The famed 428 Cobra Jet* engine was added in 1968. It generated 335bhp utilizing ram air induction, but everyone suspected it was closer to 410bhp. The King of the Road, the GT500KR, had a Cobra Jet* engine and Shelby’s* wizardry gave it that special race-inspired touch.

AMSOIL Z-ROD® 10W-40 Synthetic Motor Oil is a high-zinc, high-phosphorus composition that protects vital splash-lubricated engine components.”

Z-ROD® 10W-40 Synthetic Motor Oil
AMSOIL Z-ROD® 10W-40 Synthetic Motor Oil

Mach 1 fastback body was introduced in 1969, and the first Boss* cars were introduced during this restyle. All of the Boss* cars had race-worthy V8 engines in either 302 or 429 cubic inch displacement, making them essentially TransAm racers for the road.

Protection for splash-lubricated components is provided by a composition rich in zinc and phosphorus. Although the Shelby Cobra* was phased out in 1970, Mustang’s* muscle car days were over in 1971, as was the Cobra*. In 1973, when the final first iteration Mustang* was constructed, the Mustang* had reached the end of its manufacturing run with barely 156bhp at its top output.

The second version, which debuted in 1974, was designed to bring the vehicle back to its origins as a small, light sports car. It proved unsuccessful. With its lack of power and high weight, the Mustang II’s* performance was dismal at best. This V6’s 2.8 liters required a disappointing 14 seconds to reach 60 mph. It could scarcely have been described as a muscle car.

It took a year for a V8 to return, this time with greater power, although it was still not much of an improvement to the previous model. Even the King Cobra* needed an excessive 11 seconds to accelerate from 0 to 60 miles per hour. A king it was not.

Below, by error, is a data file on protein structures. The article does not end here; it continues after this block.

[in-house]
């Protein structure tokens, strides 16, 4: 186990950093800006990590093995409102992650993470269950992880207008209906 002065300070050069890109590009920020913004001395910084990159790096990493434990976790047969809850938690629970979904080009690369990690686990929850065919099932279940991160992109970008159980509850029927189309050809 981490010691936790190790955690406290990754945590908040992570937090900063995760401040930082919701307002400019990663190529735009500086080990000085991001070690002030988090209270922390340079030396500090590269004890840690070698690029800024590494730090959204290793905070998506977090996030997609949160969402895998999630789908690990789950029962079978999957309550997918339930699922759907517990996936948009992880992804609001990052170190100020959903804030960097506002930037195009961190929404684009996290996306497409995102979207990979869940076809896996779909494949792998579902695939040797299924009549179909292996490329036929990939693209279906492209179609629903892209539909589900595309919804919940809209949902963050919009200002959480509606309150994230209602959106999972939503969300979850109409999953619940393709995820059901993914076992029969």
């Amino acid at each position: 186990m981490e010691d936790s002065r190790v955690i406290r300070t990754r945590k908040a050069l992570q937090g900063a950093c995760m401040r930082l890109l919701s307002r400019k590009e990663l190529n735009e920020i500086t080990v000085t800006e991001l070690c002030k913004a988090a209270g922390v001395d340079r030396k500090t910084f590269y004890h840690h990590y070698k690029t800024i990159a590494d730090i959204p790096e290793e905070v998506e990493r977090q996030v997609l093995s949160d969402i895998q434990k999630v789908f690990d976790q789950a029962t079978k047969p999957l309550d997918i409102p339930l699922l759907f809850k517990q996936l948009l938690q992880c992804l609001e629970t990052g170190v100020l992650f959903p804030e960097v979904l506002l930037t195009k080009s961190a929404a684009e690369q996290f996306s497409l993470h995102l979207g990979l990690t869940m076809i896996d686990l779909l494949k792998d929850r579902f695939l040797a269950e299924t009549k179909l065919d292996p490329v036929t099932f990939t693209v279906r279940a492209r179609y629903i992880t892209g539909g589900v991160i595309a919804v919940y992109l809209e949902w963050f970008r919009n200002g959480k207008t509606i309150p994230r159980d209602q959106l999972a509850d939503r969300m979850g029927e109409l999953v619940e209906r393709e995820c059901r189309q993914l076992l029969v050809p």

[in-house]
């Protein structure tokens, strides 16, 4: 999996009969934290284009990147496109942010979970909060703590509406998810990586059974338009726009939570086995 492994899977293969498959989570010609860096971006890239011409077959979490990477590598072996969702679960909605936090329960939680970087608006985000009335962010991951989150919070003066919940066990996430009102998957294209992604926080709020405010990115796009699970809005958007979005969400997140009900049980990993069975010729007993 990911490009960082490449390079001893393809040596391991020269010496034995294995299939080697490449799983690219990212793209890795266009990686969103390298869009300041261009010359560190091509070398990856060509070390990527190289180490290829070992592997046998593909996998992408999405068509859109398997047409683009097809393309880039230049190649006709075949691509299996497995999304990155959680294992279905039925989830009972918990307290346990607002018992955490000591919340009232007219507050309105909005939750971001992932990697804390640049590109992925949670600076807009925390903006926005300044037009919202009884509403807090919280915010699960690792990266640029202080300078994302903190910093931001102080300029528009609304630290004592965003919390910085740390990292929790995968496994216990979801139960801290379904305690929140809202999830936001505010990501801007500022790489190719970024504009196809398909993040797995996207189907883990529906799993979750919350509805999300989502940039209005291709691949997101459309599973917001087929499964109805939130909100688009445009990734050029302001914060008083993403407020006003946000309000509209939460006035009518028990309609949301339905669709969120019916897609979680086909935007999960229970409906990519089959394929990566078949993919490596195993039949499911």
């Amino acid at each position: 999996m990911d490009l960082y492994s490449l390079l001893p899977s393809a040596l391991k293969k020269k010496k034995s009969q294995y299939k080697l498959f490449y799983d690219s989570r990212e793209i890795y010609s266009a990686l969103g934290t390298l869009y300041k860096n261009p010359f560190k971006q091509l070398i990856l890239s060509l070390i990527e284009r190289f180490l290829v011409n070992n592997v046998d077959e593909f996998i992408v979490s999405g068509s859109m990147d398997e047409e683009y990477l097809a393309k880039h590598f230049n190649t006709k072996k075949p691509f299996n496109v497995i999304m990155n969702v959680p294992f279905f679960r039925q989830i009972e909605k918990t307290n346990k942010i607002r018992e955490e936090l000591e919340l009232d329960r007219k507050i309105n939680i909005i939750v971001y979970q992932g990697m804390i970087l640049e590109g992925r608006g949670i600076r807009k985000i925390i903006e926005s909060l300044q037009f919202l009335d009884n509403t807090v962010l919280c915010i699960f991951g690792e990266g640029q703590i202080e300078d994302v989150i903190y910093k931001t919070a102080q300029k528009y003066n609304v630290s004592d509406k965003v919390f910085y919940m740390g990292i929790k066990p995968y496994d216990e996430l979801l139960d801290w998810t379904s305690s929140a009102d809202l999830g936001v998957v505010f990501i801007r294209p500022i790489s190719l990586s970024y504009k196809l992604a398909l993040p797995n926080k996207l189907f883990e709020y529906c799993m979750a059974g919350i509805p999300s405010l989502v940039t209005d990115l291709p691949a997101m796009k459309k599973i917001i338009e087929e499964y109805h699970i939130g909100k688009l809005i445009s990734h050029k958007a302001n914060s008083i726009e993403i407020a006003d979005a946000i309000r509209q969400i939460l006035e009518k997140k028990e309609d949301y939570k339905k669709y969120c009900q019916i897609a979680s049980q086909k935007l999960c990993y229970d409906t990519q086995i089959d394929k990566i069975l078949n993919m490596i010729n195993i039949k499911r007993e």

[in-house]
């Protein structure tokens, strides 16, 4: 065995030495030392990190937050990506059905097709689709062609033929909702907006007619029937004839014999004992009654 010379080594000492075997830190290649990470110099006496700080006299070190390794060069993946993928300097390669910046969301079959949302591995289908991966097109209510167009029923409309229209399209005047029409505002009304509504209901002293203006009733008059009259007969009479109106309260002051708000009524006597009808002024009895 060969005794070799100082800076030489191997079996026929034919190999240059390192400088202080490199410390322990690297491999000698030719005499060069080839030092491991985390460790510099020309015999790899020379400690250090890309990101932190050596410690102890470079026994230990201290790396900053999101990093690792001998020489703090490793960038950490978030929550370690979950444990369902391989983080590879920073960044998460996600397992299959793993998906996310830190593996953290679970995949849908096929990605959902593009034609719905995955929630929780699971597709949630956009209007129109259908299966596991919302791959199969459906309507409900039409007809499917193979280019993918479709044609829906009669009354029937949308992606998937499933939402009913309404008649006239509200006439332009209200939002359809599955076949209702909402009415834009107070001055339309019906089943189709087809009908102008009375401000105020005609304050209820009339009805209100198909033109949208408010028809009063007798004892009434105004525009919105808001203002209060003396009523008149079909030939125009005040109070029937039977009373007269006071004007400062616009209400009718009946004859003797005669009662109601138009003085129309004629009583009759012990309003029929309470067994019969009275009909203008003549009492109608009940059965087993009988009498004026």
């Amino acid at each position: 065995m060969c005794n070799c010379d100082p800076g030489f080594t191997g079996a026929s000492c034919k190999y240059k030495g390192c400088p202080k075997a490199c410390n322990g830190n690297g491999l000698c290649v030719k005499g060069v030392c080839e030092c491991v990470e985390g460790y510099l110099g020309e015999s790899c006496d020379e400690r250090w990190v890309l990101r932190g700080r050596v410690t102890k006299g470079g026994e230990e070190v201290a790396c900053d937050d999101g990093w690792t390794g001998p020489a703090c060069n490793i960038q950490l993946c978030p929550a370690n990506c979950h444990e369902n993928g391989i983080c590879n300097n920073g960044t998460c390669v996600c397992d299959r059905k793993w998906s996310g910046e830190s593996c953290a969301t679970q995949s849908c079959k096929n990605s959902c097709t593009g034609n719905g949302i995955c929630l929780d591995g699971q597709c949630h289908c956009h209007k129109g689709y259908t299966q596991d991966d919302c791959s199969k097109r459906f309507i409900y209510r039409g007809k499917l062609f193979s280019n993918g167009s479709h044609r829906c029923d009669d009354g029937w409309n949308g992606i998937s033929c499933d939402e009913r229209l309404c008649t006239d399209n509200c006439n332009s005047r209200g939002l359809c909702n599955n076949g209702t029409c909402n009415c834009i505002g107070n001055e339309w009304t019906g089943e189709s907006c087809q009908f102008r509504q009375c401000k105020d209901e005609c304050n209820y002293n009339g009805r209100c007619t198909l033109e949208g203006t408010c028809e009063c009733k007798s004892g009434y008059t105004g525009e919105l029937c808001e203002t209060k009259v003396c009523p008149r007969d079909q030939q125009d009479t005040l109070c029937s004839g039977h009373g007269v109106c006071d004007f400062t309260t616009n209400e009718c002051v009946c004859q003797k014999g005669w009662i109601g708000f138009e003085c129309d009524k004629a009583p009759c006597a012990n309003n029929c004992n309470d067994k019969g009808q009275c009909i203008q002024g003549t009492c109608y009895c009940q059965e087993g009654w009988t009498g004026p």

In 1979, the all-new Mustang* began to reclaim a little of its lost performance image. Lighter and with a 143bhp turbocharged four-cylinder engine, the automobile was nevertheless able to get
up to speed relatively quickly.

Convertibles returned in 1983 after a lengthy hiatus, and the Mustang* celebrated its 20th anniversary in 1984 with a 2.3-liter turbocharged engine producing 174 bhp and a 5-liter V8 engine producing 305 bhp albeit with less power. The V8 was increased to more than 200bhp by the end of the 1980s.

V6 and V8 engines were both offered in the fourth generation pony car, which launched in 1994 and was available in two different versions. As its life progressed, the redesign got more subdued than its predecessor, while the performance improved incrementally. A limited-edition version called the SVT Cobra R* was the peak of this concept, debuted in 2000.

AMSOIL 5W-20 Signature Series Synthetic Motor Oil provides 75 percent more protection against loss of horsepower and wear than the industry standard demands. Thus ensuring that critical components like camshafts and pistons are well protected. Meets specs for Ford WSS-M2C945-B1, WSS-M2C945-A, WSS-M2C930-A & API SP (Resource Conserving), SN PLUS, SN.”